Another Alaska Republican Covered In Scandal

Yesterday, a federal indictment was handed down against another Alaskan Republican state lawmaker--another black eye for Alaska Republicans running for re-election this year.

This time, the target is sitting state Sen. John Cowdery, who is being accused of arranging to give $25,000 in phony campaign contributions in 2006 to, according to the Anchorage Daily News, Donny Olson (D-Nome), who at the time was running for lieutenant governor. The money would have come from VECO Corp., which was once Alaska's largest oilfield services company. The purpose of the bribe was to get Olson to vote to keep state taxes low on big oil producers here.

2008-07-10-cowdery.jpgThis latest indictment for political corruption can only help the Democrats. As Alaska Republicans fend off lawyers, Presumptive Democratic nominee Obama has made real on threats to win the state, staffing it with an army of campaign workers.

Among the Republican lawmakers who may still be under federal investigation are U.S. Sen. Ted Stevens and U.S. Rep. Don Young, both of whom are running for re-election. Neither have thus far been charged with crimes and both deny any wrongdoing.

At the center of the Cowdery-Olson scandal is Bill Allen, former CEO of VECO. He and another former VECO executive pleaded guilty in May 2007 to bribing state lawmakers to vote against increasing oil taxes. For more than a quarter-century, Allen was one of the most influential businessmen in Alaska and was heavily involved in politics. He contributed hundreds of thousands of dollars to Alaska politicians sympathetic to the oil industry and he co-chaired the Alaska finance committee for the Bush-Cheney 2000 election campaign.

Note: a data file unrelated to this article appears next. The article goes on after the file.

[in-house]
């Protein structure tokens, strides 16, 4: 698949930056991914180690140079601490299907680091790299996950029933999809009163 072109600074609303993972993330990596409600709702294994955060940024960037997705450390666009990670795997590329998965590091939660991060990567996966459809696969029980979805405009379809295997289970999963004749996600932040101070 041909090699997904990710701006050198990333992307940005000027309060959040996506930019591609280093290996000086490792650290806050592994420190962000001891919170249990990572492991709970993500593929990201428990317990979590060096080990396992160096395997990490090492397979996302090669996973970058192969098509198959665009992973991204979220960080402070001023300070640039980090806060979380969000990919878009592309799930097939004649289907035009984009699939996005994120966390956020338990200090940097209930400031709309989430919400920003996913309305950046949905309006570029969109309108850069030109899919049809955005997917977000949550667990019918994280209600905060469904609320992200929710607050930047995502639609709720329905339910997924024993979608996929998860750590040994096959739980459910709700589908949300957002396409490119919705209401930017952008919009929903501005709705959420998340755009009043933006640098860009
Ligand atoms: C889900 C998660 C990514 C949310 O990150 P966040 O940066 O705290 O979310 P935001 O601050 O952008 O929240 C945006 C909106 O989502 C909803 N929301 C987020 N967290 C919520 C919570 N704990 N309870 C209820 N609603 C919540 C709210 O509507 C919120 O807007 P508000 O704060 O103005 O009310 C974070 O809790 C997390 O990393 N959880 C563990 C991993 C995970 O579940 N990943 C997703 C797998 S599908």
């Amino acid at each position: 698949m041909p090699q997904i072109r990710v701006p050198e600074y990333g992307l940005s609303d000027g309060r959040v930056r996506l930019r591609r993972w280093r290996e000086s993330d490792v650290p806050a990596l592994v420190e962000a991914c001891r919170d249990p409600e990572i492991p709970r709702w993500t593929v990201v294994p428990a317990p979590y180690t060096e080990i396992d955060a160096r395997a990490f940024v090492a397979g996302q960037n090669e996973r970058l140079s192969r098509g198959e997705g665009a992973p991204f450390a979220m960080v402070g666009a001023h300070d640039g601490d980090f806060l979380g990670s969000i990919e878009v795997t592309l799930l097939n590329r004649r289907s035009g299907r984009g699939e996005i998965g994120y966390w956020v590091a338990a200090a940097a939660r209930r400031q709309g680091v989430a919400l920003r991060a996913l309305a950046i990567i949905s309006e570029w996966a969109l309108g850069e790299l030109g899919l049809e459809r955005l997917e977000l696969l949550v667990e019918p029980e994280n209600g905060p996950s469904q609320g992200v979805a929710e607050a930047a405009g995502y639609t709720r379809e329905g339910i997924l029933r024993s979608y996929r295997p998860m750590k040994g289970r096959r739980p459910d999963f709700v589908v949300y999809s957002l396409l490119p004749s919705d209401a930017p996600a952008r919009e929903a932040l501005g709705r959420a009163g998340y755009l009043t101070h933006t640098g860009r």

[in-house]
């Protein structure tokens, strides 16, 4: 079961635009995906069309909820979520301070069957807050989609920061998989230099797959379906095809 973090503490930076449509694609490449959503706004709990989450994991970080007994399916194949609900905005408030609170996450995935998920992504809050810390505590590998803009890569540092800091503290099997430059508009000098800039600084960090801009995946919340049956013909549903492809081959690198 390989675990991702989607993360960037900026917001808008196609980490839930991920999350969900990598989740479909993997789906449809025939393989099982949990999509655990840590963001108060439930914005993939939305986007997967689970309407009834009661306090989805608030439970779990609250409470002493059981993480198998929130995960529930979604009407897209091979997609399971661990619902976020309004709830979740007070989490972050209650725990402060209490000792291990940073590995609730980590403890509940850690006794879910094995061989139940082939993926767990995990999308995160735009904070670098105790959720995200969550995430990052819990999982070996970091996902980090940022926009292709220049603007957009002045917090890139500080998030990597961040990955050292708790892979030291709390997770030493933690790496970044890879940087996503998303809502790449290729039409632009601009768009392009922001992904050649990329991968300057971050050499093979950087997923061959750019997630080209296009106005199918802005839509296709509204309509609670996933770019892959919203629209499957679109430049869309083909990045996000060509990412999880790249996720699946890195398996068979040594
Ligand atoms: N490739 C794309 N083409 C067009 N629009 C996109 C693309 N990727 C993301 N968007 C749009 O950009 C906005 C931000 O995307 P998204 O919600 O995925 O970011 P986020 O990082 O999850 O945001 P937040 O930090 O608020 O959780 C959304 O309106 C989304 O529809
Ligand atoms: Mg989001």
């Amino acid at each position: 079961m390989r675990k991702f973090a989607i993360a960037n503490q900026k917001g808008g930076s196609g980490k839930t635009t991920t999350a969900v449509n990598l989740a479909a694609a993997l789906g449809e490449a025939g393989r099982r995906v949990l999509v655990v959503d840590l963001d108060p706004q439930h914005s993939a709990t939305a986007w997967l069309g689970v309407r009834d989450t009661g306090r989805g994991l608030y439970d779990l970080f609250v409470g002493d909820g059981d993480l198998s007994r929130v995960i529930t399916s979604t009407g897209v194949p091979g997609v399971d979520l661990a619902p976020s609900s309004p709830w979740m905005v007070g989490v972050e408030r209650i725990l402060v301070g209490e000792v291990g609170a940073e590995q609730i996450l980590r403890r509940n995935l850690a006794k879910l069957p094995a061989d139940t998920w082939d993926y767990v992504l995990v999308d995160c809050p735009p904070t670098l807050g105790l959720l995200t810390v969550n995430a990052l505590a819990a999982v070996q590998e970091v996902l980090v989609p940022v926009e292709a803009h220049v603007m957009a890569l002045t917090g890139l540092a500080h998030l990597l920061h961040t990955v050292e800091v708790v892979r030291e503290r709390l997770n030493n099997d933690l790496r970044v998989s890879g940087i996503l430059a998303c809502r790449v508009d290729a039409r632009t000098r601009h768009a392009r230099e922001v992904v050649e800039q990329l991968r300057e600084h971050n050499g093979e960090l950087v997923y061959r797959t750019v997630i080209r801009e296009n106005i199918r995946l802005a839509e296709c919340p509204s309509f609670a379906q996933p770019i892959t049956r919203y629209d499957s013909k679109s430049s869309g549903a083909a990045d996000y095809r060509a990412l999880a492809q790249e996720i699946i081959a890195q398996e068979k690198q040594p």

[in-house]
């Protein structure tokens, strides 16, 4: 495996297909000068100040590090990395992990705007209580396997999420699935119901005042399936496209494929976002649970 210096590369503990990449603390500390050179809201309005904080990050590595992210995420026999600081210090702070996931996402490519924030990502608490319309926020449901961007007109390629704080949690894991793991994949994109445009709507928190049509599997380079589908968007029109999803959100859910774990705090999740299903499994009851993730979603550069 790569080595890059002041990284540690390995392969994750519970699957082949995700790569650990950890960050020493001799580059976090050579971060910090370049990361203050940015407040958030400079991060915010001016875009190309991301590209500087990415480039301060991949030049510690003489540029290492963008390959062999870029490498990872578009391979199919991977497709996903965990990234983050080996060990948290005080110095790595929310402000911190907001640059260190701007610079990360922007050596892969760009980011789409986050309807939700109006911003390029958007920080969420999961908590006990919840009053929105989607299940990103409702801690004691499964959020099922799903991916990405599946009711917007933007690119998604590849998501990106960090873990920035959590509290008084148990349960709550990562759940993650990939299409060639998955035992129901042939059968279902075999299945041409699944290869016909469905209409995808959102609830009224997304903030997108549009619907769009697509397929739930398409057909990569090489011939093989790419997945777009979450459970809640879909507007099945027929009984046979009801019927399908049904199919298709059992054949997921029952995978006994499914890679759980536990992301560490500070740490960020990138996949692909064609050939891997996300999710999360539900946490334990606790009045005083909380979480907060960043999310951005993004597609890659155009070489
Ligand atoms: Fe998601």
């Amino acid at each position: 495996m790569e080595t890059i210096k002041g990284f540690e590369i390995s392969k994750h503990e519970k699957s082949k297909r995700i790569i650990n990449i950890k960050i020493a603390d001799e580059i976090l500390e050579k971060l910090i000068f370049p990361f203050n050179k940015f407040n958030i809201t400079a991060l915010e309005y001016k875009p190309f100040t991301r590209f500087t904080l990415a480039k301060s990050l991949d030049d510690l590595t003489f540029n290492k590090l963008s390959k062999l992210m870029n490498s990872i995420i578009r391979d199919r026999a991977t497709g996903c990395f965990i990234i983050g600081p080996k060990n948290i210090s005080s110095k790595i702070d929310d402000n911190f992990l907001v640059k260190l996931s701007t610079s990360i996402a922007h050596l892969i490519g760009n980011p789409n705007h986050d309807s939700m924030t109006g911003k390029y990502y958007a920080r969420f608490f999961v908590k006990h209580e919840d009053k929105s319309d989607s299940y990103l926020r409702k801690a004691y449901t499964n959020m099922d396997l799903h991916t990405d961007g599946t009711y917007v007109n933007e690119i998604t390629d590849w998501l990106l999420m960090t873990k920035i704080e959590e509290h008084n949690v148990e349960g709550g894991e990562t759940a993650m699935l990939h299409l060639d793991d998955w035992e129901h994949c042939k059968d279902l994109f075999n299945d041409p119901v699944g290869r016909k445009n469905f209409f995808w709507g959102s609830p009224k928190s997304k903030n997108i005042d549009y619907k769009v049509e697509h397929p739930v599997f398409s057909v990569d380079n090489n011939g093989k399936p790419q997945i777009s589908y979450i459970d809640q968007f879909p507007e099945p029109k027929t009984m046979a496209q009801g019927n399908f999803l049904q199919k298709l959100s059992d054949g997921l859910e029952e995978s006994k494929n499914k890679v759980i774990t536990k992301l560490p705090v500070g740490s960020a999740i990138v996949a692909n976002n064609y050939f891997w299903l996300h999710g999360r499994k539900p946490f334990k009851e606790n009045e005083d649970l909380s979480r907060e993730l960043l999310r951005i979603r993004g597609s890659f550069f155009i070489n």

Cowdery, 78, is the fifth Alaska Republican legislator charged in the federal corruption investigation. A lobbyist and a chief of staff to former Alaska Gov. Frank Murkowski have also been charged.

The indictment is full of cagey conversations between Cowdery, Allen and others, all of which were secretly recorded by the FBI in 2006. In one meeting with Cowdery, Allen and Olson were secretly recorded at an Anchorage restaurant. Cowdery tells Olson that it's important to Allen to "vote the way we voted." Olson is quoted in the indictment as saying that he could use some money to "get out there" and campaign. Allen said that the company "can probably go 25," as in $25,000. Cowdery suggests that Allen write a check to the senator. "Probably best for everybody," he said, according to the indictment. It's unclear in the indictment how Cowdery benefited from carrying Allen's water.

Cowdery has served 14 years in the legislature. Among other things, he is known for posting folksy tales about his family and life in Alaska on his website. One such tale invokes Alaska's the past, before oil was discovered here -- and, according to Cowdery, before the work of attorneys spoiled "kindly feelings":

No doubt we will envy some of the virtues of the early pioneers of the past. The fee-hearted hospitality, which made every homesteaders cabin a haven, where a person could find a meal or a place to spend the night, if the need be. That community of sentiment, which made neighbors, indeed neighbors, of that era of kindly feeling that was marked by the almost total absence of litigation. There was a strong, simple, upright, honest integrity of the people of that era.